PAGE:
Harrowing tales of Kisumu defilement victims

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Harrowing tales of Kisumu defilement victims

What you need to know:

  • Twelve-year-old 'Cynthia Akinyi' defiled by 36-year-old cousin who took up the guardian role after her mother died.
  • Fourteen- year-old 'Fiona Atieno'  taken in by a well-wisher  on the blessings of her divorced mother;  pastor became a saviour turned beast and started defiling her.
  • Both girls turn 14 this month and have since found shelter at Community Forum for Advanced Sustainable Development - a safe house.
  • Fourteen- year-old 'Regina Apiyo' was lured into a tin shop by a man known to her; he ordered her to undress and defiled her, he would use his seat cushions to muzzle her cries for help.

The year is 2018, the grim reaper has descended upon the home of 12-year-old Cynthia Akinyi (not her real name), her mother, the only parent, dies.

Flash-forward, weeks later she is laid to rest in a sombre ceremony, the only relief amidst the grief for the Class Six pupil is the philanthropic offer by the elder cousin to take up the guardian role and see her through her education.

Two years down the line, the benevolent act by the cousin has turned into a nightmare. The cousin, a married man with two children, has been defiling Akinyi.

One Friday morning, an honest mistake by the cousin’s wife to lock out the husband, turned into a nightmare for young Akinyi. The two, Akinyi and the cousin’s wife had left their one-roomed house in Manyatta slums Kisumu to attend the child’s kindergarten graduation ceremony.


“My cousin had to get something from the house and the wife ordered me to head back to the house with the keys to let him in,” narrates Akinyi.

Akinyi never went back to the graduation ceremony as the 36-year-old man would proceed to defile her, threatening her with eviction and other sanctions if she let out the truth.

The orphan, now forced to repeat Class Seven due to her poor performance, months into moving into the cousin’s single-room house in 2018, would be a survivor of incest.

“He would occasionally complain of abdominal pains at night and would request to roll on the floor next to where I was spending the night with his other children,” Akinyi says.


Akinyi's story is no different from that of 14-year-old Fiona Atieno (not her real name), taken in by a well-wisher on the blessings of her divorced mother. The sponsorship deal would see her separated from her mother in Kakamega, to go stay in Nairobi with the guardian.

The pastor became a saviour turned beast and started defiling her.

Atieno’s efforts to raise the matter with her mother fell on deaf ears. She downplayed the matter and repeatedly shut down her daughter by saying:  “He is paying your school fees”.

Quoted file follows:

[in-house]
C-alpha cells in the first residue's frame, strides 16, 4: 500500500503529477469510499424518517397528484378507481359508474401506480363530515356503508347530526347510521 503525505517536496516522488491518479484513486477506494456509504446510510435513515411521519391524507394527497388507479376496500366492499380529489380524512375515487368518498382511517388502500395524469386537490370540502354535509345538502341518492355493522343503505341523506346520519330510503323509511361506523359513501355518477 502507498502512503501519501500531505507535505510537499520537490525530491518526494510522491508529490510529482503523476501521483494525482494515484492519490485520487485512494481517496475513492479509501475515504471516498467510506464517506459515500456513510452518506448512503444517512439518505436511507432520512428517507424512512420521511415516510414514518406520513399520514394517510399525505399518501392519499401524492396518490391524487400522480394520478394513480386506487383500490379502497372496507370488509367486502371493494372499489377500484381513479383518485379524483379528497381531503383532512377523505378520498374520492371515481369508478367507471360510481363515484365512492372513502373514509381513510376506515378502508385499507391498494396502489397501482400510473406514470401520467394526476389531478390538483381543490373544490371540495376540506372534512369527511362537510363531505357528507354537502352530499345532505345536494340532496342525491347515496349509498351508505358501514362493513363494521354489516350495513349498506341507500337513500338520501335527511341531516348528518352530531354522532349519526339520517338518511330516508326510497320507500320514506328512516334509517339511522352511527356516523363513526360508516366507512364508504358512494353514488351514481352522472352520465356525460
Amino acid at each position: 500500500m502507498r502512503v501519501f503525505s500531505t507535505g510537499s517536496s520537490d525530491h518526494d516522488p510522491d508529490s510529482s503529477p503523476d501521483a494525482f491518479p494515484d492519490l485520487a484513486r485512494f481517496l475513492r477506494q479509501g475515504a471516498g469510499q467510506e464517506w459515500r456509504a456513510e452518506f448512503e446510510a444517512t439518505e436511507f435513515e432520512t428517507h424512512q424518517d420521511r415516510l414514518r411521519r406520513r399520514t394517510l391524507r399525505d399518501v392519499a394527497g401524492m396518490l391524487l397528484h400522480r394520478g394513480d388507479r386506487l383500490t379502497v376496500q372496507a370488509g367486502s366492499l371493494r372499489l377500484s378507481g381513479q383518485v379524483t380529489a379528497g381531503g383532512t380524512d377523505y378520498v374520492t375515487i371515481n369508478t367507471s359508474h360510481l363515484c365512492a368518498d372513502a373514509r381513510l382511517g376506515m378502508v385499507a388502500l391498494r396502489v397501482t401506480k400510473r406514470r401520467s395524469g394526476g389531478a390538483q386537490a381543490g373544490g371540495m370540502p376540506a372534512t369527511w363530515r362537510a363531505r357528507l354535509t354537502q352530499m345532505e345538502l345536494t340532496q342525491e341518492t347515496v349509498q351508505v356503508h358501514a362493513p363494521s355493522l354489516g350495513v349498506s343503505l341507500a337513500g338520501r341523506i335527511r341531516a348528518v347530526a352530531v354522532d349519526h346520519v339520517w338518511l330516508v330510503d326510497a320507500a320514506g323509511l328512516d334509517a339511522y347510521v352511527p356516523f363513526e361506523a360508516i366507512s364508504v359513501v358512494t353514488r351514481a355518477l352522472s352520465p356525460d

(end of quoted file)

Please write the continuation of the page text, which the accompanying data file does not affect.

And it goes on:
Atieno is seven months pregnant today.

Both girls turn 14 this month and have since found shelter at Community Forum for Advanced Sustainable Development (Cofas) - a safe house.

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Harrowing tales of Kisumu defilement victims

A sit-down interview with some of the survivors at the centre, some as young as seven, paints a picture of a society whose social fabric has been punctured to a point of no repair.

During breakout sessions with some of the survivors, narrating their harrowing ordeals is an oscillation between the point of the need to tell their stories to the world and the dilemma of not allowing the young souls to relive the moment they would rather forget.

Fourteen- year-old Regina Apiyo (not her real name), one of our first interviewees leads us into an emotional roller-coaster, her attempt to retell the story would leave her soaked in tears. After what seems like eternity and amidst her subdued cries, her mother who sits beside her all this time trying so hard to remain calm takes charge.

Beyond the calmness, the mother of two whose darting eyes tells a different story narrates how her action to send the Class Seven pupil to a posho mill would turn out to be a nightmare.


Residents at one of the sprawling slums in Kisumu, the mother of two says Apiyo was lured into a tin shop by a man known to her on the way back.

“He ordered her to undress and went on to defile her, he would use his seat cushions to muzzle her cries for help,” narrates the mother.

The man was arrested, arraigned and eventually freed on bail.

“He has gone ahead to threaten witnesses including the children who caught him in the act. They have since withdrawn their statements. He at one point offered me a bribe,” she says.

The matter is still in court.

Cofas is one of the few overstretched facilities that hosts survivors of sexual and gender-based violence (SGBV) cases in Kisumu.